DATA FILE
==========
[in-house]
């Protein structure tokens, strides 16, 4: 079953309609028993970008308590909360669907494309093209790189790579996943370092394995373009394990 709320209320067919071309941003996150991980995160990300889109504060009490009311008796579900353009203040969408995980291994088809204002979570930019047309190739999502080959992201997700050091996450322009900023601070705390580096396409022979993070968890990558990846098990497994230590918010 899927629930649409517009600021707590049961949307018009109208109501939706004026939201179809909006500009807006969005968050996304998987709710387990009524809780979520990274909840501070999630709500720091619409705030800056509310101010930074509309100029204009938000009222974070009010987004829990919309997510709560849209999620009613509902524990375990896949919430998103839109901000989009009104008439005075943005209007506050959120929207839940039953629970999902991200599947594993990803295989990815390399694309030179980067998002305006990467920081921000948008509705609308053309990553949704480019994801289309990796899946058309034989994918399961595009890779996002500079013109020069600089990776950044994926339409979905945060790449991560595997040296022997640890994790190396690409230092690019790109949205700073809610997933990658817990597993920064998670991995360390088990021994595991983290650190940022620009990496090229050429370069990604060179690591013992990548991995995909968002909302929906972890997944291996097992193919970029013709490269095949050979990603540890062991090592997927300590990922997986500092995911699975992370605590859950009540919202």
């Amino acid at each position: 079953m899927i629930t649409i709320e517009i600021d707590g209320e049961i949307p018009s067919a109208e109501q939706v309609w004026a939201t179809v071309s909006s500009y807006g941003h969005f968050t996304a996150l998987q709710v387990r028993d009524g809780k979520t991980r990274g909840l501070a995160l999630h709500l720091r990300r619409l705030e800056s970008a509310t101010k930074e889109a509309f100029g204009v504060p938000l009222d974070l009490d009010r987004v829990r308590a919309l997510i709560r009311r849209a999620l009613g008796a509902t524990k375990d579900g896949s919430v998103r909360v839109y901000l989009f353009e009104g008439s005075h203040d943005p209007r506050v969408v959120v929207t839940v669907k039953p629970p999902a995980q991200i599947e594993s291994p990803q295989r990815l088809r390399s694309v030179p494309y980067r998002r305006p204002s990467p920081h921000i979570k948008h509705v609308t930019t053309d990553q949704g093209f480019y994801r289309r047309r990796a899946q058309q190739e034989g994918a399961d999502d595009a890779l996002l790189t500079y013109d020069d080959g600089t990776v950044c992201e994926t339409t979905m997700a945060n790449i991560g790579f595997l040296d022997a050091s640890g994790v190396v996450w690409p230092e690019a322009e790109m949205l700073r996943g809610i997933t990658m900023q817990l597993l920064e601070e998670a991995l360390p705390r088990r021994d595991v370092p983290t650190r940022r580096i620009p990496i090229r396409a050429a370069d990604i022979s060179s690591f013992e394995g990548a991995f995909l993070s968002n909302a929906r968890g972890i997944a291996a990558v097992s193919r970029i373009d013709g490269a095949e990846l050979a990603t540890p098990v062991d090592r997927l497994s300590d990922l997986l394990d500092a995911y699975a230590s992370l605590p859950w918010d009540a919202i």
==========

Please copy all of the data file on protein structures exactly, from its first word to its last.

[in-house]
């Protein structure tokens, strides 16, 4: 079953309609028993970008308590909360669907494309093209790189790579996943370092394995373009394990 709320209320067919071309941003996150991980995160990300889109504060009490009311008796579900353009203040969408995980291994088809204002979570930019047309190739999502080959992201997700050091996450322009900023601070705390580096396409022979993070968890990558990846098990497994230590918010 899927629930649409517009600021707590049961949307018009109208109501939706004026939201179809909006500009807006969005968050996304998987709710387990009524809780979520990274909840501070999630709500720091619409705030800056509310101010930074509309100029204009938000009222974070009010987004829990919309997510709560849209999620009613509902524990375990896949919430998103839109901000989009009104008439005075943005209007506050959120929207839940039953629970999902991200599947594993990803295989990815390399694309030179980067998002305006990467920081921000948008509705609308053309990553949704480019994801289309990796899946058309034989994918399961595009890779996002500079013109020069600089990776950044994926339409979905945060790449991560595997040296022997640890994790190396690409230092690019790109949205700073809610997933990658817990597993920064998670991995360390088990021994595991983290650190940022620009990496090229050429370069990604060179690591013992990548991995995909968002909302929906972890997944291996097992193919970029013709490269095949050979990603540890062991090592997927300590990922997986500092995911699975992370605590859950009540919202």
């Amino acid at each position: 079953m899927i629930t649409i709320e517009i600021d707590g209320e049961i949307p018009s067919a109208e109501q939706v309609w004026a939201t179809v071309s909006s500009y807006g941003h969005f968050t996304a996150l998987q709710v387990r028993d009524g809780k979520t991980r990274g909840l501070a995160l999630h709500l720091r990300r619409l705030e800056s970008a509310t101010k930074e889109a509309f100029g204009v504060p938000l009222d974070l009490d009010r987004v829990r308590a919309l997510i709560r009311r849209a999620l009613g008796a509902t524990k375990d579900g896949s919430v998103r909360v839109y901000l989009f353009e009104g008439s005075h203040d943005p209007r506050v969408v959120v929207t839940v669907k039953p629970p999902a995980q991200i599947e594993s291994p990803q295989r990815l088809r390399s694309v030179p494309y980067r998002r305006p204002s990467p920081h921000i979570k948008h509705v609308t930019t053309d990553q949704g093209f480019y994801r289309r047309r990796a899946q058309q190739e034989g994918a399961d999502d595009a890779l996002l790189t500079y013109d020069d080959g600089t990776v950044c992201e994926t339409t979905m997700a945060n790449i991560g790579f595997l040296d022997a050091s640890g994790v190396v996450w690409p230092e690019a322009e790109m949205l700073r996943g809610i997933t990658m900023q817990l597993l920064e601070e998670a991995l360390p705390r088990r021994d595991v370092p983290t650190r940022r580096i620009p990496i090229r396409a050429a370069d990604i022979s060179s690591f013992e394995g990548a991995f995909l993070s968002n909302a929906r968890g972890i997944a291996a990558v097992s193919r970029i373009d013709g490269a095949e990846l050979a990603t540890p098990v062991d090592r997927l497994s300590d990922l997986l394990d500092a995911y699975a230590s992370l605590p859950w918010d009540a919202i």